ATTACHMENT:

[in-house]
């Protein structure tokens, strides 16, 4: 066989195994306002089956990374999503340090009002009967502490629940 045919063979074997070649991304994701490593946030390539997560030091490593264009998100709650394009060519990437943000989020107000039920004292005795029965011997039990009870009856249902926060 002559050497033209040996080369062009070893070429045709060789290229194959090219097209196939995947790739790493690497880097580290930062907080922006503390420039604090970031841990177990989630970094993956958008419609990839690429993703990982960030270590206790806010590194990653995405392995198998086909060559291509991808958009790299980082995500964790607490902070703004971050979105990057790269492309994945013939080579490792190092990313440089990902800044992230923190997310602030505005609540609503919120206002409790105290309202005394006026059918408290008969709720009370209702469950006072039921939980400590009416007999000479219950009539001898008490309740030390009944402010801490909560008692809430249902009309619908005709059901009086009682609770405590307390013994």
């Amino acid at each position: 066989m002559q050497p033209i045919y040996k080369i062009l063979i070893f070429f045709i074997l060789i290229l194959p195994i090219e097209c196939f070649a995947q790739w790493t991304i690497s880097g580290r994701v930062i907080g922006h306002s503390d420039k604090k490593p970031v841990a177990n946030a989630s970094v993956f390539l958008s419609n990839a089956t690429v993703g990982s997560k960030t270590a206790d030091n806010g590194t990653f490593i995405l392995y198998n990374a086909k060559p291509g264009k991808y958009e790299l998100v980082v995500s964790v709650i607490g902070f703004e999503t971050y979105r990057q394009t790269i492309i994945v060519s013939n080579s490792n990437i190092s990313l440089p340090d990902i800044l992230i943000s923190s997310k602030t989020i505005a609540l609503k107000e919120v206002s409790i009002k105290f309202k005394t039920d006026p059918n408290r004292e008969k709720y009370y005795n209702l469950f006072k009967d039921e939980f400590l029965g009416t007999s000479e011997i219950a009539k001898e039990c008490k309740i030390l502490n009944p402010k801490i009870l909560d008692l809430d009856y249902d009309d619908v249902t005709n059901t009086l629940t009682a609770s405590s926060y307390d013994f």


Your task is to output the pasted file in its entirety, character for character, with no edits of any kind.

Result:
[in-house]
């Protein structure tokens, strides 16, 4: 066989195994306002089956990374999503340090009002009967502490629940 045919063979074997070649991304994701490593946030390539997560030091490593264009998100709650394009060519990437943000989020107000039920004292005795029965011997039990009870009856249902926060 002559050497033209040996080369062009070893070429045709060789290229194959090219097209196939995947790739790493690497880097580290930062907080922006503390420039604090970031841990177990989630970094993956958008419609990839690429993703990982960030270590206790806010590194990653995405392995198998086909060559291509991808958009790299980082995500964790607490902070703004971050979105990057790269492309994945013939080579490792190092990313440089990902800044992230923190997310602030505005609540609503919120206002409790105290309202005394006026059918408290008969709720009370209702469950006072039921939980400590009416007999000479219950009539001898008490309740030390009944402010801490909560008692809430249902009309619908005709059901009086009682609770405590307390013994």
């Amino acid at each position: 066989m002559q050497p033209i045919y040996k080369i062009l063979i070893f070429f045709i074997l060789i290229l194959p195994i090219e097209c196939f070649a995947q790739w790493t991304i690497s880097g580290r994701v930062i907080g922006h306002s503390d420039k604090k490593p970031v841990a177990n946030a989630s970094v993956f390539l958008s419609n990839a089956t690429v993703g990982s997560k960030t270590a206790d030091n806010g590194t990653f490593i995405l392995y198998n990374a086909k060559p291509g264009k991808y958009e790299l998100v980082v995500s964790v709650i607490g902070f703004e999503t971050y979105r990057q394009t790269i492309i994945v060519s013939n080579s490792n990437i190092s990313l440089p340090d990902i800044l992230i943000s923190s997310k602030t989020i505005a609540l609503k107000e919120v206002s409790i009002k105290f309202k005394t039920d006026p059918n408290r004292e008969k709720y009370y005795n209702l469950f006072k009967d039921e939980f400590l029965g009416t007999s000479e011997i219950a009539k001898e039990c008490k309740i030390l502490n009944p402010k801490i009870l909560d008692l809430d009856y249902d009309d619908v249902t005709n059901t009086l629940t009682a609770s405590s926060y307390d013994f």